Diabetes and obesity, linked to excess sugar consumption, is generating much avoidable illness.
One in 10 adults in deprived parts of Britain has diabetes and one-third of the population may now be pre-diabetic. A recent Scientific Advisory Committee on Nutrition report recommended halving the amount of sugar people consume daily.
Since 1990 consumption of sugar in Britain has increased by a third. The commercial industries responsible for this say they are just meeting consumer demand. We are hardwired to like fat, sugar and salt, but the problem is that governments have failed to stem the amount of sugar hidden in our food by food companies and have refused to stop them actively promoting high-sugar foods to children.
This health governance failure is killing us on a scale far larger than any clinical governance failures outlined in the Francis Report into Mid Staffordshire. A key issue there was that many professionals knew what risks were emerging but few spoke out in time. Sugar consumption is a variation of the same problem.
Last week, I bought a healthy looking breakfast cereal. The next day I read the ingredients list. Its prime contents were 55% wholegrain oat flakes but the second biggest ingredient was raw cane sugar. The cereal was ctually a sugar-bomb disguised as a healthy option.
When so many of the causes of avoidable illnesses are hidden in this way, why haven’t we taken action already?
One reason is that the public health system, which has brought us the longest life expectancy in recorded history, is now at risk of decline. It is experiencing a slow dispossession of its powers. The system has been fractured and spread across many organisations; it has experienced significant disinvestment but, most importantly, it seems to be losing its appetite and capacity to voice public dissent.
It would be politically unpopular with governments reluctant to constrain markets, but the measures below would have an immediate, sustainable and beneficial effect on health:
- A statutory reformulation of all processed foods to reduce sugar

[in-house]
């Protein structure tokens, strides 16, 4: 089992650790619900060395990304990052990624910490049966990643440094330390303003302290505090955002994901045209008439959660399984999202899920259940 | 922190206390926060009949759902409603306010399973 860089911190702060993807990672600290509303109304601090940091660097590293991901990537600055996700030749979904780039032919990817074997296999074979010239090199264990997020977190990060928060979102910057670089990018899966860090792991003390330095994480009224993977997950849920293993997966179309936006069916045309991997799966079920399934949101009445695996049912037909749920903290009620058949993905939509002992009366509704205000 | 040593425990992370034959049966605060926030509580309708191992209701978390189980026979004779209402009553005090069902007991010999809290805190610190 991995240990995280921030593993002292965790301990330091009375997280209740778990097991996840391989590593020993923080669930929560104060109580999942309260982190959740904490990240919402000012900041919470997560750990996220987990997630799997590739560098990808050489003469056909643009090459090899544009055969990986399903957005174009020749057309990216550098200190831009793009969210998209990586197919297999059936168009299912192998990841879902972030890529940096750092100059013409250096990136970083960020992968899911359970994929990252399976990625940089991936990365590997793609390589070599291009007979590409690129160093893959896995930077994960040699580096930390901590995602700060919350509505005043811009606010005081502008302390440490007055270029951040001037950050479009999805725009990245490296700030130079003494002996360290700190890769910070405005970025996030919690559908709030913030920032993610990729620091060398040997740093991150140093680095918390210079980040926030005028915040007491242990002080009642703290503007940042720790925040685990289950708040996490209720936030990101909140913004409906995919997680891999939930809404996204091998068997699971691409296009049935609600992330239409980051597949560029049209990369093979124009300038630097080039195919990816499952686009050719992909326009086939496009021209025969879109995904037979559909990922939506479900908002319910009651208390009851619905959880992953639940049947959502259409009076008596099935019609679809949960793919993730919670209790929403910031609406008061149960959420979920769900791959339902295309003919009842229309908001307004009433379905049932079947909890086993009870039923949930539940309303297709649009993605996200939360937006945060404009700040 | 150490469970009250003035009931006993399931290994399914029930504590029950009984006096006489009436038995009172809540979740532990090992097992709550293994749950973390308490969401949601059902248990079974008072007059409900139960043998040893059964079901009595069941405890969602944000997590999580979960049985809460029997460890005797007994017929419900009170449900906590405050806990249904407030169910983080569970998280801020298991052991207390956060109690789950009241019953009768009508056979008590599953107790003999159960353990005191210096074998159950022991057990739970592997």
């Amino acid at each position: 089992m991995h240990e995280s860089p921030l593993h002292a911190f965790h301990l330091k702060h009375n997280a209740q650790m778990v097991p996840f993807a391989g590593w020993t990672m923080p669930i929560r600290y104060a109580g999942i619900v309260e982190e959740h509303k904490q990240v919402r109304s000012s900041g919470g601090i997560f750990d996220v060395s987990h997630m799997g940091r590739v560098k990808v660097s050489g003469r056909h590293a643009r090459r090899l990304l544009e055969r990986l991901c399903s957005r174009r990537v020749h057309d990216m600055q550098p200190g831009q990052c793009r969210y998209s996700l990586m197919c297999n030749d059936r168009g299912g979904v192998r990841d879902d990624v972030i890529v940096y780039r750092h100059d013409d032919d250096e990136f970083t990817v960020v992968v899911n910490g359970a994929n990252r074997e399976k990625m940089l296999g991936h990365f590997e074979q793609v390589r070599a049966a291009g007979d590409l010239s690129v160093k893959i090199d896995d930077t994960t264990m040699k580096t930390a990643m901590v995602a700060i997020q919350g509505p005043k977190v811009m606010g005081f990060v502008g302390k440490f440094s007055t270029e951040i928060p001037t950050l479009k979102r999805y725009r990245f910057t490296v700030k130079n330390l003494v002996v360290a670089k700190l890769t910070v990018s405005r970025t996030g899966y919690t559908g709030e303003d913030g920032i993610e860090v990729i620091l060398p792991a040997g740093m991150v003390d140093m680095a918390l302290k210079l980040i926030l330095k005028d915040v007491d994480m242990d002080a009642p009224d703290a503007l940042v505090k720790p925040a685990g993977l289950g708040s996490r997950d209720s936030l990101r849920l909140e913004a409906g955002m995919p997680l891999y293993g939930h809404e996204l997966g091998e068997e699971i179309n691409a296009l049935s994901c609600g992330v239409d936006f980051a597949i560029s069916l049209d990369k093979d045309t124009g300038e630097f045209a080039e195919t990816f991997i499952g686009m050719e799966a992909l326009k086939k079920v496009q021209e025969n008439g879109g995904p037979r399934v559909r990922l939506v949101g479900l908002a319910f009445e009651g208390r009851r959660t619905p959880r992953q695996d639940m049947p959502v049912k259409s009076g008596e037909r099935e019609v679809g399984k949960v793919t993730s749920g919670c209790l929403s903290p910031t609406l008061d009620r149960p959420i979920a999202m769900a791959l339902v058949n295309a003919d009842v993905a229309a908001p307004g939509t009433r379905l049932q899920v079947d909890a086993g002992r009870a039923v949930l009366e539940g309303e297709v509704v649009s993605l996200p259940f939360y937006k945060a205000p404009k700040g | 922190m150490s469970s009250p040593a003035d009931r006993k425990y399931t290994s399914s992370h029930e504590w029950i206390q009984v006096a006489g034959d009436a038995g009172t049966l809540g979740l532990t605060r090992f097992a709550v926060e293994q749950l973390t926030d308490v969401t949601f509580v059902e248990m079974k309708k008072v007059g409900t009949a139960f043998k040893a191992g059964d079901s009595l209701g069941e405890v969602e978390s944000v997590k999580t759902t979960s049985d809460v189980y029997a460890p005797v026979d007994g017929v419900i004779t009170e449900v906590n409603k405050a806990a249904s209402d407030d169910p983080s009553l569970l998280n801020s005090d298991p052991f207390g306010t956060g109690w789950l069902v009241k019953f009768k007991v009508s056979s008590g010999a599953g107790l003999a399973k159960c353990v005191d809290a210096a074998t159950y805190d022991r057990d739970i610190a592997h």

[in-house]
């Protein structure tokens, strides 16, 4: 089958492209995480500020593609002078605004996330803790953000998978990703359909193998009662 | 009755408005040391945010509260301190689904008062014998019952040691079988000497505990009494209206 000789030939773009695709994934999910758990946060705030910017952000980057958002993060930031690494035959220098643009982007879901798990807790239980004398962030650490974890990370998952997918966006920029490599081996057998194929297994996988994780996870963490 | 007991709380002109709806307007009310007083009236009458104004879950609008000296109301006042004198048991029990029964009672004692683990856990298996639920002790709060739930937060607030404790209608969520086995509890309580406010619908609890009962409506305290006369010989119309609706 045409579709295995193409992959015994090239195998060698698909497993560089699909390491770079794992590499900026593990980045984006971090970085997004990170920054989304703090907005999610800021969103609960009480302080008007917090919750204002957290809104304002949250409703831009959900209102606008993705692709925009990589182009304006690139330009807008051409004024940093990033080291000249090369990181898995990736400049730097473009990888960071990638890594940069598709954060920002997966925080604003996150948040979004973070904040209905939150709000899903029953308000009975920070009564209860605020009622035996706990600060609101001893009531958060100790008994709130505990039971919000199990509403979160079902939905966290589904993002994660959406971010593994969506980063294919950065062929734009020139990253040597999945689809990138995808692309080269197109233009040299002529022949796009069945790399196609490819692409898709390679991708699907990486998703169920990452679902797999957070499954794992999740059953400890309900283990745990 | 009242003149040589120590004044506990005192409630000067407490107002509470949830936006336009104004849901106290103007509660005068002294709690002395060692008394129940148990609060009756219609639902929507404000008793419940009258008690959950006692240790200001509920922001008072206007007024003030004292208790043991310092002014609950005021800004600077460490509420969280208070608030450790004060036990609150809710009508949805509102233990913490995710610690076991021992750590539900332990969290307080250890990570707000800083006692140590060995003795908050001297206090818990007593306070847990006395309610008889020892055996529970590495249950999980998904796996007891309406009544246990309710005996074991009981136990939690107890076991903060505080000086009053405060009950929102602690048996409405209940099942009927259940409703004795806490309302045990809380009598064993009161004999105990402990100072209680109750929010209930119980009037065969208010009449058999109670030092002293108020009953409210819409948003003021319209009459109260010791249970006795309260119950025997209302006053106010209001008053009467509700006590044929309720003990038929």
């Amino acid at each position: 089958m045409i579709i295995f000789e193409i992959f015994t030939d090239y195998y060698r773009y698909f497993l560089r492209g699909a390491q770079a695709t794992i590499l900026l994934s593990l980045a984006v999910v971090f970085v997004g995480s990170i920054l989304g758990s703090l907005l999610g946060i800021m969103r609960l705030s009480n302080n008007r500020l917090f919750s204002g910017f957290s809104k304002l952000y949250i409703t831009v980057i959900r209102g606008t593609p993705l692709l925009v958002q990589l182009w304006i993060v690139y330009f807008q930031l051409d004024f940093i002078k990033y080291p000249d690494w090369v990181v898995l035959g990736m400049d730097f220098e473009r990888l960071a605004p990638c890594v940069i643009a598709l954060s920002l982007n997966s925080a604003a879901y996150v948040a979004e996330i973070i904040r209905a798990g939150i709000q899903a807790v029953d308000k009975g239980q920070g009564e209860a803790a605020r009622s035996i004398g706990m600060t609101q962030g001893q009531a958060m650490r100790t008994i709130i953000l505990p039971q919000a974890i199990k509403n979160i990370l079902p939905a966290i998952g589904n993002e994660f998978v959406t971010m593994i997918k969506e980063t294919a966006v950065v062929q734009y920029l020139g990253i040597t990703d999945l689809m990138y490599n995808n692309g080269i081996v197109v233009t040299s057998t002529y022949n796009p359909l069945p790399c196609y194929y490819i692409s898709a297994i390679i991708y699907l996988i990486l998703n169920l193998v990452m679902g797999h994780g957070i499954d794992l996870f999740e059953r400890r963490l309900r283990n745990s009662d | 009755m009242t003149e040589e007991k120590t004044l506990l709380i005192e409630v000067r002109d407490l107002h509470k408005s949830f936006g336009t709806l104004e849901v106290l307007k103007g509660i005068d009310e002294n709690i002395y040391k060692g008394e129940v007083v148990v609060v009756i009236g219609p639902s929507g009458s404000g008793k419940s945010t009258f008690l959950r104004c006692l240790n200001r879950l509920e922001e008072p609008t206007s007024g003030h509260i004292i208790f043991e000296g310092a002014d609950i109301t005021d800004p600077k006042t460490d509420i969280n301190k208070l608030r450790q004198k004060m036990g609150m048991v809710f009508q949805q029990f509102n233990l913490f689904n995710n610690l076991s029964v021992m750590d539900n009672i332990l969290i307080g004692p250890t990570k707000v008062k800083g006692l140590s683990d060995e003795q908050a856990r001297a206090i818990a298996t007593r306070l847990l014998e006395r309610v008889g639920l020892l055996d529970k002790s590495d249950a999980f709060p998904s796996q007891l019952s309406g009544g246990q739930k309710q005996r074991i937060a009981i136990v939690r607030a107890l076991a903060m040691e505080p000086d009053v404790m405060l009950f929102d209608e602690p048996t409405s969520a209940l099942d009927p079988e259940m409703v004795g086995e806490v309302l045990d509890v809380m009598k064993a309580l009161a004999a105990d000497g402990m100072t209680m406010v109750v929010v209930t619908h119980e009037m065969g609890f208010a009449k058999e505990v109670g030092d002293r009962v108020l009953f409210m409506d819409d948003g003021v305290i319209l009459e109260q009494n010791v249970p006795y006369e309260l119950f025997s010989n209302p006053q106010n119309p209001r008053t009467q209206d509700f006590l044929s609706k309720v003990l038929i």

- A ban on marketing and promotions of high-sugar food and drink to children
- Raised taxes on sugar
Such measures would immediately reverse many of the principal causes of avoidable health and care demand. Yet in the absence of a strong, independent public health voice it has been too easy to let the problem drift.
The National Instittue for Health and Care Excellence is charged with providing evidence of effective public health interventions. It has never recommended these actions for government. NICE argues that it is not its job to review the effectiveness of, or recommend public policy options for, national government. Its role is “to develop guidance on public health topics for practitioners in the field, primarily those working in local government”.
This may be part of the problem. NICE’s role excludes reviews of evidence of national health policy or legislative interventions. This limits the scope of actions that might be taken to address public health challenges at national level. It limits the capacity of local communities to hold national government to account for failures in national disease prevention plans. It limits democratic public policy debate for health improvement.
Most effective public health behaviour change interventions have been whole-population interventions established through national legislation (eg seat belts, safe clean water, banning sales of cigarettes to children).
These have generally been implemented following a technical analysis of intervention options at all levels of governance followed by a presentation in the public domain of their likely effectiveness. Such interventions have led to political debate – and ultimately legislative enablement.
If NICE is ‘framing out’ evidence reviews and subsequent recommendations for government, then its guidance and standards on public health risk being ideologically driven. National public policy options that may have been the most effective will be systematically excluded from any guidance produced.
Looking at sugar consumption from the perspective of local communities, the problem is obvious. Most health professionals and parents find themselves unable to fight the tide of added or promoted sugar their children are encouraged to consume. Individual behaviour change interventions will not be able to counter the insidious architecture that the food production, retail and media industries have constructed to shape these choices.
The systematic lack of rigorous challenge to central government on national prevention policy is a system failure for public health. If we are going to continue the public health successes of the past, we need a renewed, empowered and more rigorously independent public health system.
Dominic Harrison, director of public health, Blackburn with Darwen BC